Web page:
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Why Neil deGrasse Tyson's dismissal of anti-GMO concerns matters

Neil de Grasse Tyson, director of the new Hayden Planetarium at the Rose Center for Earth and Space at the American Museum of Natural History
Neil de Grasse Tyson, director of the new Hayden Planetarium at the Rose Center for Earth and Space at the American Museum of Natural History
Linda Cataffo/NY Daily News Archive via Getty Images

I once asked Twitter to name the liberal equivalent of conservatism's climate change denial: that is to say, an issue where the weight of liberal opinion had swung hard against the weight of scientific evidence. The most common candidate was liberal mistrust of genetically-modified foods:

This conversation came to mind when I saw this clip of Neil deGrasse Tyson slamming anti-GMO hysteria:

What you see here is that the conditions exist for GMOs to become a liberal equivalent of climate denial. But one thing is missing: the key validators from the liberal establishment.

GMOs are actually an example of liberalism resisting the biases of its base. Though there's a lot of mistrust towards GMOs and fury towards Monsanto among liberals, the Democratic Party establishment is dismissive of this particular campaign. You don't see President Obama or Democratic congressional leaders pushing anti-GMO legislation.

There are, of course, party actors who've been more helpful to the anti-GMO movement. In California, the Democratic Party endorsed a proposition to label GMO foods. But that's a modest step — and even that step hasn't yet made it to the national party's agenda.

Part of the reason comes down to people like Tyson. Political scientists will tell you that parties, and the ideological movements that power them, are composed of much more than officeholders and electoral strategists. They're driven by interest groups and intellectuals and pundits and other "validators" that partisans and politicians look to for cues when forming their beliefs.

When it comes to environmental issues, one of those validators is the environmental news site Grist. It would've been easy for Grist to simply cater to the biases of their audience and go on a crusade against GMOs. Instead, they had journalist Nathanael Johnson do a huge series exploring the science, practice and controversy over GMOs. His conclusion? GMOs are basically safe, though their benefits are overstated by proponents. Grist could have spun the issue, or ignored the issue, and profited off the resulting traffic. But they didn't. They pushed against the biases of their base.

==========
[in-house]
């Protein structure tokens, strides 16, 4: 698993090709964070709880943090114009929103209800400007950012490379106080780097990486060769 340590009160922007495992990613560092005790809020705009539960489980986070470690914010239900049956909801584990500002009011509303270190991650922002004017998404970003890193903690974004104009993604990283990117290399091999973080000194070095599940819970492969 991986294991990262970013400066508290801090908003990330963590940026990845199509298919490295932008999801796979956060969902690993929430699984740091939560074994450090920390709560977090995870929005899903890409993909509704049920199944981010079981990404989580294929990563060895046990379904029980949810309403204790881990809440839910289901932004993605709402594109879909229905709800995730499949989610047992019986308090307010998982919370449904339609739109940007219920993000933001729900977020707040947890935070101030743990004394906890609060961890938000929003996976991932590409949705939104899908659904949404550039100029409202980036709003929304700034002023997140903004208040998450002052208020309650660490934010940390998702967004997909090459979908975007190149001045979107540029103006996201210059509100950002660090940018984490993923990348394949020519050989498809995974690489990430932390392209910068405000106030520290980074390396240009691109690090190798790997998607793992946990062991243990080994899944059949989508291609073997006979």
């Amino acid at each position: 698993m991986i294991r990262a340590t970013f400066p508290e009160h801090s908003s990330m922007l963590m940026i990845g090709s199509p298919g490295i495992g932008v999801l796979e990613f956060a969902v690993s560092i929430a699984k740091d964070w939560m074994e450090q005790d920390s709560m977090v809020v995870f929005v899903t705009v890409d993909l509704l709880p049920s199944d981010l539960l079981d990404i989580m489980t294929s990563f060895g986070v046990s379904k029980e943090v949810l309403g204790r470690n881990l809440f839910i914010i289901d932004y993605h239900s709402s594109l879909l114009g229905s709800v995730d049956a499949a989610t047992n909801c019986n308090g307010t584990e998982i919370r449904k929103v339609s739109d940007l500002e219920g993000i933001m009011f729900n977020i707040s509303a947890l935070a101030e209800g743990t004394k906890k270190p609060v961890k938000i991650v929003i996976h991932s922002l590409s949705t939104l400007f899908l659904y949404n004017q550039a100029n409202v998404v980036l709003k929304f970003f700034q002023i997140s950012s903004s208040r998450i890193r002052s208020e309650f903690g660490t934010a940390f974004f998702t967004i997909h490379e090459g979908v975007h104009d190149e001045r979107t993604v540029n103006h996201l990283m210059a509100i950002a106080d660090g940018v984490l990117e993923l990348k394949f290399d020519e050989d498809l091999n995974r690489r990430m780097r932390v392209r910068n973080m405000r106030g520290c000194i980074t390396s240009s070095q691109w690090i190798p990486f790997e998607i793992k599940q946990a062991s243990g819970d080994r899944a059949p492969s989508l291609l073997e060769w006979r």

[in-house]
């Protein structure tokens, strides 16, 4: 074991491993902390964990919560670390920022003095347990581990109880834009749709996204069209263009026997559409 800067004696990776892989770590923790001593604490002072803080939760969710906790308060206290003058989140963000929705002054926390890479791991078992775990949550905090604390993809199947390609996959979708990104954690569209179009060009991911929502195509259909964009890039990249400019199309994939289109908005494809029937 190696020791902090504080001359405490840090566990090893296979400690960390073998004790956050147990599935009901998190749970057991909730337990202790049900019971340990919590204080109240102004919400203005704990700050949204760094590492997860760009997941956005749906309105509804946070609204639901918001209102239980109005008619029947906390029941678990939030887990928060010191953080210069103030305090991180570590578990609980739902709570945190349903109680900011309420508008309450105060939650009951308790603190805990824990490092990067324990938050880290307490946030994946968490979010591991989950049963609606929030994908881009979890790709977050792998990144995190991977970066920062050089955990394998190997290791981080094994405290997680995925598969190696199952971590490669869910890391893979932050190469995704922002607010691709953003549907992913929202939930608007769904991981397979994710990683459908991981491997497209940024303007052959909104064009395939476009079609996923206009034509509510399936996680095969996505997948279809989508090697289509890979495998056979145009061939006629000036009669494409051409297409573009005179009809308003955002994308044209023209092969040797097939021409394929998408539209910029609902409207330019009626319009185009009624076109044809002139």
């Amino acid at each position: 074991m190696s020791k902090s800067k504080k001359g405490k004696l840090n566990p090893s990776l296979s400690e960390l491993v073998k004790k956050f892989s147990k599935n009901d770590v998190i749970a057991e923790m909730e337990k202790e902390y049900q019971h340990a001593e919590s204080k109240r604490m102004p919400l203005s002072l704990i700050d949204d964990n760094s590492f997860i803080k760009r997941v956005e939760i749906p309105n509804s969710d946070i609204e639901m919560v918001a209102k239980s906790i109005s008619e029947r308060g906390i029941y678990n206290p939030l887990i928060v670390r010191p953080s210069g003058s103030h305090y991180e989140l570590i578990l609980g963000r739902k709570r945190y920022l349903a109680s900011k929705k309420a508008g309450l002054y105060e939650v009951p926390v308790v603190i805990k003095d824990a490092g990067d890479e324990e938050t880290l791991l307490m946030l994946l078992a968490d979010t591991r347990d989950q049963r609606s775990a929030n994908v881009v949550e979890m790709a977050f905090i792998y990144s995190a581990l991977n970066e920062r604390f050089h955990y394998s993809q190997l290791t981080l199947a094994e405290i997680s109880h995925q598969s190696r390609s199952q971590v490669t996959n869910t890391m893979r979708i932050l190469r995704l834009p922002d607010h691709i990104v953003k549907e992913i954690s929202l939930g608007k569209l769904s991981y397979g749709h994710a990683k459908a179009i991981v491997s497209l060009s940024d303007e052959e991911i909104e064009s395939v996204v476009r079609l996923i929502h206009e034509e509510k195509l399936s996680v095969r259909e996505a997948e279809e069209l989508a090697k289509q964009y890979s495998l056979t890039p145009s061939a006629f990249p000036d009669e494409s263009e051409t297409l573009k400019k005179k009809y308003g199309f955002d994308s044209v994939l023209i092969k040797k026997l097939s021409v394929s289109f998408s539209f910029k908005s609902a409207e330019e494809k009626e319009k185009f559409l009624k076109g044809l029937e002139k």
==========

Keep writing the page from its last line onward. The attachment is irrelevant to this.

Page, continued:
Delicious, vaccinated tomato. (Photo by Ulrich Baumgarten via Getty Images)

When it comes to scientific issues, Neil deGrasse Tyson has emerged as a key liberal validator. But given the opportunity to cater to his base and send a clip viral by whipping up anti-GMO hysteria, Tyson does just the opposite. "We have systematically genetically modified all the foods, the vegetables and animals, that we have eaten ever since we cultivated them. It's called 'artificial selection.' That's how we genetically modify them." His basic advice to those worried about GMO foods: "chill out." (Note that not everyone finds Tyson's actual argument on GMOs convincing: here's a critique from Kevin Drum, who agrees GMOs are basically safe, but disagrees that traditional breeding techniques are a useful test.)

In laboratory settings, there's no evident difference between liberals and conservatives in their propensity to believe what they want, evidence be damned. In one experiment, Yale law professor Dan Kahan showed you could get liberals to start doubting global warming (and conservatives to begin accepting it) by making clear that any solution would require geoengineering. In another, he showed that both liberals and conservatives were more likely to rate someone an expert on climate change if they agreed with their conclusions. In a third, he showed liberals were about as resistant to evidence showing concealed carry laws are safe as conservatives were to evidence showing climate change is dangerous.

The difference, at least for now, isn't between liberals and conservatives. It's between the liberal and conservative establishments.

That time President Obama posed for a selfie with Neil degrasse Tyson and Bill Nye the Science Guy.

In that way, GMOs are actually an example of how differently the Republican and Democratic parties and their allied ideological movements have been responding to scientifically contested issues. Just as many conservatives distrust science that tells them the earth is warming and government needs to regulate private enterprise to stop it, many liberals mistrust science that says genetically manipulating seeds or injecting chemicals into children will lead to a better world.

The difference is that conservatism's mistrust of climate science has taken over the Republican Party — even politicians like Mitt Romney and John McCain have gone wobbly on climate science — while liberalism's allergy to messing with nature hasn't had much effect on the Democratic Party. And part of the reason is that the validators liberals look to on scientifically contested issues have refused to tell them what they want to hear.

Read Vox's full guide to the GMO debate here.